Larkin Announces Passage Of Legislation To Protect Police Officers

 

Senator Bill Larkin (R-C, Cornwall-on-Hudson) today announced that the Legislature and the Governor have approved two pieces of legislation that will increase penalties for those who injure or kill police officers, and toughen current laws to keep illegal guns off our streets.

The Governor has already signed the bills.

"The penalties cannot be stiff enough for anyone who would threaten the life or safety of a police officer," said Senator Larkin. "Let anyone who would cross that line know that they will face life without parole. These new laws will also give the police better ability to go after illegal gun traffickers and get these weapons off our streets."

The Crimes Against Police Act:

Murder of a Police Officer, Peace Officer or Corrections Employee: The new law guarantees Life Without Parole for the intentional murder of these law enforcement officers. When the sentencing judge does not opt for Life Without Parole, current law allows for a sentence of life, with a minimum of 20 - 25 years.

Attempted Murder of a Police Officer, Peace Officer or Corrections Employee: Current law allows for a sentence of life, with a minimum of 15 - 25 years. The new law increases the minimums to 20- 40 to life.

The Illegal Firearms (Anti-Gun Trafficking) Bill:

Criminal Sale of Firearms

Currently, the criminal sale of a weapon offenses are graded in the Penal Law by three degrees ranging in seriousness from a Class D felony to a Class B felony. The illegal sale of a single firearm is a Class D non-violent felony [Penal Law §265.11]; the illegal sale of 10 or more firearms is a Class C violent felony offense [Penal Law§265.12]; and the illegal sale of 20 or more firearms is a Class B violent felony offense [Penal Law §265.13].

The new law will amend these provisions by (1) classifying the Class D felony offense of the illegal sale of even one firearm as a violent felony offense; (2) punishing as a Class C violent felony the illegal sale of 5 or more firearms; and (3) punishing as a Class B violent felony the illegal sale of 10 or more firearms.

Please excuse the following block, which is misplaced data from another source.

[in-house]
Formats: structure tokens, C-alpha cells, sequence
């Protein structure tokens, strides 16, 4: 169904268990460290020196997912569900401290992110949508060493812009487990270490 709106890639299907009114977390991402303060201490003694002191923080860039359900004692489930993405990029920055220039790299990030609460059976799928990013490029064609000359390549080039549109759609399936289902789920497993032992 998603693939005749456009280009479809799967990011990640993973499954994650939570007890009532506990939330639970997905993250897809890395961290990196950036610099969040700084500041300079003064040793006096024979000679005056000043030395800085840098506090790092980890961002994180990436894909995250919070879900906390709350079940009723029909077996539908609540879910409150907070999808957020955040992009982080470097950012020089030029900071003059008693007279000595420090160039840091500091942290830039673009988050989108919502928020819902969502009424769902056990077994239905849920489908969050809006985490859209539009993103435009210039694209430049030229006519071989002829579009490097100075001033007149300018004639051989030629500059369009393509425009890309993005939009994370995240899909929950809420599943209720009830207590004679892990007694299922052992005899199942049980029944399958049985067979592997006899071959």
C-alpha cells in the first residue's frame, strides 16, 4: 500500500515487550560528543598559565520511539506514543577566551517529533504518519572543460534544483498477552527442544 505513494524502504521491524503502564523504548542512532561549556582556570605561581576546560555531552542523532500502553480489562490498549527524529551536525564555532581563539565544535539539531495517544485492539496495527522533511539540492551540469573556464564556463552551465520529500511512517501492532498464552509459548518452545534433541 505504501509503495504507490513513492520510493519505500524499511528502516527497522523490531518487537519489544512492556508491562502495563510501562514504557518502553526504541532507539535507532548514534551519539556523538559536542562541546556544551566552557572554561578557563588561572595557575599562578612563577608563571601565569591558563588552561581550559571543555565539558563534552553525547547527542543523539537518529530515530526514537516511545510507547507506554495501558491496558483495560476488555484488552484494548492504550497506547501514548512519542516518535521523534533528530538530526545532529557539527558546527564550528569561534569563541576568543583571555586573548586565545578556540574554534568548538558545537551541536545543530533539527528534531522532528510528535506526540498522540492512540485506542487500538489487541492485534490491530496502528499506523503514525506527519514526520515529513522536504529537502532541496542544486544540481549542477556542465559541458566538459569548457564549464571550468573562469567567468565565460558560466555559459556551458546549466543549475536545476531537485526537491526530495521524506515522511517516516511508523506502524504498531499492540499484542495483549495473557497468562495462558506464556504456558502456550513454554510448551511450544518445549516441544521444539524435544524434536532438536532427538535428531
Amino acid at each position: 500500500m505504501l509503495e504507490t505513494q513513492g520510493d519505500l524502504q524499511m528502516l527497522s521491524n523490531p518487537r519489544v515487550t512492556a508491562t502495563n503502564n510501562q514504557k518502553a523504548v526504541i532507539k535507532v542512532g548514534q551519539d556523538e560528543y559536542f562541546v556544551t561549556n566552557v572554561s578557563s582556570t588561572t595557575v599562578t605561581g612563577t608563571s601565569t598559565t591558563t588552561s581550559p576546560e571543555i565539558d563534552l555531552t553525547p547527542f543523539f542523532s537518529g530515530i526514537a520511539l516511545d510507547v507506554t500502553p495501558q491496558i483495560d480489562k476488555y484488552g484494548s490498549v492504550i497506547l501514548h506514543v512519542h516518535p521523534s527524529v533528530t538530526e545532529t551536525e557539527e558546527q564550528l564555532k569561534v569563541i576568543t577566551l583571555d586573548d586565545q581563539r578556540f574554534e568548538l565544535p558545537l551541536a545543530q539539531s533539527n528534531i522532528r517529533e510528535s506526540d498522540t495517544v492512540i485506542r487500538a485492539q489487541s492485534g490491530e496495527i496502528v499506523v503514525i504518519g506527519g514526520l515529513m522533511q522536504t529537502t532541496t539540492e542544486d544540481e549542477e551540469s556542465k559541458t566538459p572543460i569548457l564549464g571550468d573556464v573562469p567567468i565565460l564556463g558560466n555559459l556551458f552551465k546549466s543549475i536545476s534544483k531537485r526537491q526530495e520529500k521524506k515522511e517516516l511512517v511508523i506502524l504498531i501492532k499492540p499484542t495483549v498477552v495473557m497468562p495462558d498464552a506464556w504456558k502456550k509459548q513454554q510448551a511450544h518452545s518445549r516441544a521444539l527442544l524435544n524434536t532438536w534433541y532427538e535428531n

Criminal Possession of Multiple Firearms

Under current law, the criminal possession of a weapon is penalized by four offenses which range in seriousness from a Class A misdemeanor to a Class B felony.

With respect to the illegal possession of multiple firearms, the current Penal Law does not include similar gradations. The Penal Law [Penal Law 265.02(5)] sanctions the illegal possession of 20 or more firearms as a Class D violent felony offense punishable by a minimum determinate sentence of 2 years and a maximum of 7 years. An offender who possesses 19 or fewer firearms can be charged only with a mere Class A misdemeanor, punishable by up to a year in jail.

The new law will strengthen existing law by: 1) reducing from 20 to 3 the number of firearms required to be possessed for the Class D violent felony offense; 2) creating a new Class C violent felony offense for the illegal possession of 5 or more firearms [carrying a determinate sentence of at least 3 ½ years and up to 15 years]; and (3) creating a new Class B violent felony offense for the illegal possession of 10 or more firearms [carrying a determinate sentence of at least 5 years or up to 25 years].

Closing the Loophole

In addition, the new law recognizes the fact that gun traffickers often evade the strict felony penalties for multiple illegal sales by intentionally restricting the number of firearms that they sell in a single transaction.

This measure amends the law to eliminate this loophole by augmenting the "single transaction" standard with a one-year rule. For example, under current law, a gun trafficker who illegally sells one gun each month over the course of a year could only be charged with a D non-violent felony for each of those transactions. Under the new law, the trafficker would be charged with a B violent felony offense.